“People need to put it in perspective,” said Robert Glatter, an emergency physician at Lenox Hill Hospital in New York, US. “There are many other diseases that are much more virulent including influenza, measles and chicken pox.”
Since then, a new study published in The Lancet on 15 March has said that women infected with the Zika virus during their first trimester have a one-in-100 chance of their baby developing microcephaly. Importantly, it is the first quantified link that scientists have made between the Zika virus and the birth defect. The study confirms that the risks associated with Zika are low in comparison to other viral infections – a one-per-cent chance is better than the 13-per-cent risk of complications for cytomegalovirus, or the 38-to-100-per-cent risk of conditions including heart abnormalities and hearing loss for rubella infections.
The World Health Organization (WHO) and the Centers for Disease Control and Prevention (CDC) are continuing to advise pregnant women, and those trying to conceive, to refrain from travel to areas where the mosquito-borne disease is endemic. The Hilton Worldwide and Hyatt hotel chains are waiving cancellation fees in affected areas, while Marriott International and Wyndham Hotels and Resorts are assessing on a case-by-case basis but generally waiving fees.
Jack Ezon, president of luxury travel company Ovation Vacations, said the company has had 82 cancellations due to the virus so far, with the majority of those cancelling switching destinations to places like Florida and Arizona. Ezon said that luxury hotels are feeling the economic impact of Zika and are offering promotions to encourage visitors.
“One important thing to note is areas that are actually Zika-free are in a blanketed ‘no-go’ region, which is totally harmful to economies,” he said. “For example, a small region in central Mexico has Zika and nothing in either Cancun or Cabos. That is like telling someone to flee America if there were cases in Arkansas.”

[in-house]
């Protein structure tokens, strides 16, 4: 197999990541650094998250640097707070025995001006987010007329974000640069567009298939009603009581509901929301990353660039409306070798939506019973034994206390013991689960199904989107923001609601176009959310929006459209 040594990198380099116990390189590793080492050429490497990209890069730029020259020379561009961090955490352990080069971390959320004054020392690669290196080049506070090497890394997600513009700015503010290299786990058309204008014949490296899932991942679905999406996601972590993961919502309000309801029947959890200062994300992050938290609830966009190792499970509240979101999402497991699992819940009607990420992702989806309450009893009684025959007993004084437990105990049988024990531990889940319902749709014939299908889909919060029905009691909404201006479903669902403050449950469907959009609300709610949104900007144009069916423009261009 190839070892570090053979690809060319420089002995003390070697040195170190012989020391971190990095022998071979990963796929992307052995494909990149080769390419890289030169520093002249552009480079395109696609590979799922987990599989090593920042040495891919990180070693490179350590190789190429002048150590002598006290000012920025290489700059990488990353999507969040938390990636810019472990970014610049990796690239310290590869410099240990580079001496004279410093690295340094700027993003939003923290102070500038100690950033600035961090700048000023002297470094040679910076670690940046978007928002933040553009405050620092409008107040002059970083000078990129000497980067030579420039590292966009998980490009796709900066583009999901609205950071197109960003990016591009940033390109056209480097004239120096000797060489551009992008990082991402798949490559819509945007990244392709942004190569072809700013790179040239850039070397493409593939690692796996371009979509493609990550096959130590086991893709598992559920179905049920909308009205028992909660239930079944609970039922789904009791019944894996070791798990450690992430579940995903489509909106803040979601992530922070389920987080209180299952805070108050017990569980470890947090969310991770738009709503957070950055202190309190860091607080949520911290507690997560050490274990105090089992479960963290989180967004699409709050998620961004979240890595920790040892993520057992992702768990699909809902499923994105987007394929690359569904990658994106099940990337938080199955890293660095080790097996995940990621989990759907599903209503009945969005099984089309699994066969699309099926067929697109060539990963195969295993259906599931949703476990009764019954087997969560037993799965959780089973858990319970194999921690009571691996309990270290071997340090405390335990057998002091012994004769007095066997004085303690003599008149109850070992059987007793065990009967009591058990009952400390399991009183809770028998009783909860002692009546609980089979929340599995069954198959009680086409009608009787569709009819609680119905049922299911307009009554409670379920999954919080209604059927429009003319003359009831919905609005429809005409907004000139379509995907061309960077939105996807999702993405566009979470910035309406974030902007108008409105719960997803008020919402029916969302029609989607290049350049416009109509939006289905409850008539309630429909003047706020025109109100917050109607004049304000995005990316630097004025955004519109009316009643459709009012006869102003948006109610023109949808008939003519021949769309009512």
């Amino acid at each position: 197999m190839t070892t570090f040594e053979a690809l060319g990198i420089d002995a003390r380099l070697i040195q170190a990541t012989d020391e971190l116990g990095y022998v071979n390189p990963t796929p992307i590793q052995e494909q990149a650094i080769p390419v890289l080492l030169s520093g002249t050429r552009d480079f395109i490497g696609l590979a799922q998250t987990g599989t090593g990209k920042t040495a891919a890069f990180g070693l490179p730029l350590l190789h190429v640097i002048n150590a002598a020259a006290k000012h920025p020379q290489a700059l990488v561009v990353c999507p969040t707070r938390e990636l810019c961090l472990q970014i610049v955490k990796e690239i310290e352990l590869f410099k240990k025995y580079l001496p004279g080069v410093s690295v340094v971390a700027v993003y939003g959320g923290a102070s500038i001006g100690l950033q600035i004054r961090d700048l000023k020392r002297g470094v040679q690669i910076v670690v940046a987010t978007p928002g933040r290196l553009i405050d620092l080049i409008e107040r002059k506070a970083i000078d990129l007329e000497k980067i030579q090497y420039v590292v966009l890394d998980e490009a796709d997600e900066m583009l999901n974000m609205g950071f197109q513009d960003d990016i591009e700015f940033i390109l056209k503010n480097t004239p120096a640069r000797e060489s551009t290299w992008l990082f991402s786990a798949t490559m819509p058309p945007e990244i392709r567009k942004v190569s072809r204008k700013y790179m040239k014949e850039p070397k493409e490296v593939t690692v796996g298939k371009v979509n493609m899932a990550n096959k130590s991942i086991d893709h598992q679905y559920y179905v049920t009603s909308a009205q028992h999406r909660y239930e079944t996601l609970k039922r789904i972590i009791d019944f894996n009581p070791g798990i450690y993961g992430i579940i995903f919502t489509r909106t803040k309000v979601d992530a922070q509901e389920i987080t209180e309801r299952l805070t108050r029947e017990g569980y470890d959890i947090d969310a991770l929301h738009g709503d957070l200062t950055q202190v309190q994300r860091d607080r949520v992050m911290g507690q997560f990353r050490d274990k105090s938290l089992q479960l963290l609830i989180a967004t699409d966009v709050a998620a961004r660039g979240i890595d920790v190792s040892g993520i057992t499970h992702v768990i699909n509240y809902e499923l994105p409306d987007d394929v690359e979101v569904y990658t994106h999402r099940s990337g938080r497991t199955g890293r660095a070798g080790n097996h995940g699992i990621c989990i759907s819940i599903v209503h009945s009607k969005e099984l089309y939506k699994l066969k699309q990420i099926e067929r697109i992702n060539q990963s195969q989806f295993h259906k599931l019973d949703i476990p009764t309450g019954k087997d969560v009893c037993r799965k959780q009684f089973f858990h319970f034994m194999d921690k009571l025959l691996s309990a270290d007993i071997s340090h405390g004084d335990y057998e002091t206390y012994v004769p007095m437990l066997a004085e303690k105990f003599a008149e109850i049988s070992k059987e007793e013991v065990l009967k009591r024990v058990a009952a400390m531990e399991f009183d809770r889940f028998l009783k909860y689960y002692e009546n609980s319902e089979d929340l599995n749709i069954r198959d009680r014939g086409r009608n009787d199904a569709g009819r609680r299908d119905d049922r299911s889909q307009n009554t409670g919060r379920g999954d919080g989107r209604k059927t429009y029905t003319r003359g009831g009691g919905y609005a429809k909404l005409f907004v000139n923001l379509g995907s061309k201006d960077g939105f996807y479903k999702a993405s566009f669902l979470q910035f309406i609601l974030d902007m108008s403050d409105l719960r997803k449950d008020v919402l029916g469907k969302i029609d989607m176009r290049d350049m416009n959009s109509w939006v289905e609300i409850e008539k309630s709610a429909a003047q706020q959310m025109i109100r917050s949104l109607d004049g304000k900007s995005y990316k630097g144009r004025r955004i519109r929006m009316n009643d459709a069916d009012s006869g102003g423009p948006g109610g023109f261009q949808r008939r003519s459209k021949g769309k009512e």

Fear outweighs threat
Katherine Harmon, director of health intelligence at risk management firm iJET International, agreed that tourists should not avoid the Caribbean entirely and noted that it is currently low season for mosquito-borne diseases. And while the CDC has issued travel warnings for Americans, particularly women, to avoid infected regions, according to the organisation’s statistics there have been just 52 travel-associated cases reported so far.
“The fear of Zika virus seems to be outweighing actual threat to the travelling public,” said Christopher Pardee, iJET’s manager of health intelligence. “It hasn’t truly decreased the volume of travel to the region yet. Many of our clients have not yet told their employees not to travel, most have focused on education and prevention [instead].”
As far as Brazil and its forthcoming summer Olympics goes, there is no travel ban so far. “Brazil is already facing the perception backlash,” said Pardee. “If we can extrapolate from dengue fever rates, mosquito-borne diseases will likely be on the downslide by August.”
It wasn’t until the outbreak of Severe Acute Respiratory Syndrome (SARS) in 2003 that international travel was considered to be an agent of spreading disease. While 8,000 people contracted SARS and 774 died as it spread to more than 24 countries worldwide, Zika has yet to be considered as lethal, according to WHO. SARS, unlike Zika, was spread through close contact with an infected person and transmitted through respiratory droplets when a person coughed or sneezed.
“That’s probably the most scared I’d been as an infectious disease doctor,” said Christopher Ohl, an infectious disease expert at the Wake Forest Baptist Medical Center, North Carolina. “[SARS] was fairly contagious and had a high mortality rate. The mortality rate with Zika is infinitely small.”
That being said, the spread of Zika through mosquitos is wide and some scientists believe this makes it a serious threat. “If you apply a one-per-cent risk to a large number of women, it’s still a large public health problem,” Simon Cauchemez, The Lancet study’s lead author told The New York Times.
What’s covered and what’s not
Meanwhile, according to the travel insurance industry standard worldwide, ‘fear of travelling’ – concerning Zika, terrorism or otherwise – is not considered to be a valid reason for cancellation. “This is an important distinction as it precludes trip cancellation based on state department advisories,” said Jason Schreier, CEO of APRIL USA. “Likewise, the Zika outbreak does not meet the criteria for trip cancellation under typical policy guidelines.”
The CDC has set the Zika virus alert at level 2, meaning that travellers are urged to be cautious. It would need to be set at alert level 3, urging Americans to avoid non-essential travel, to be considered for trip cancellation by most insurance underwriters (and the policy must be purchased before the CDC alert is updated). “Unfortunately, fear is never a covered reason,” said Rachael Taft of aggregator Squaremouth.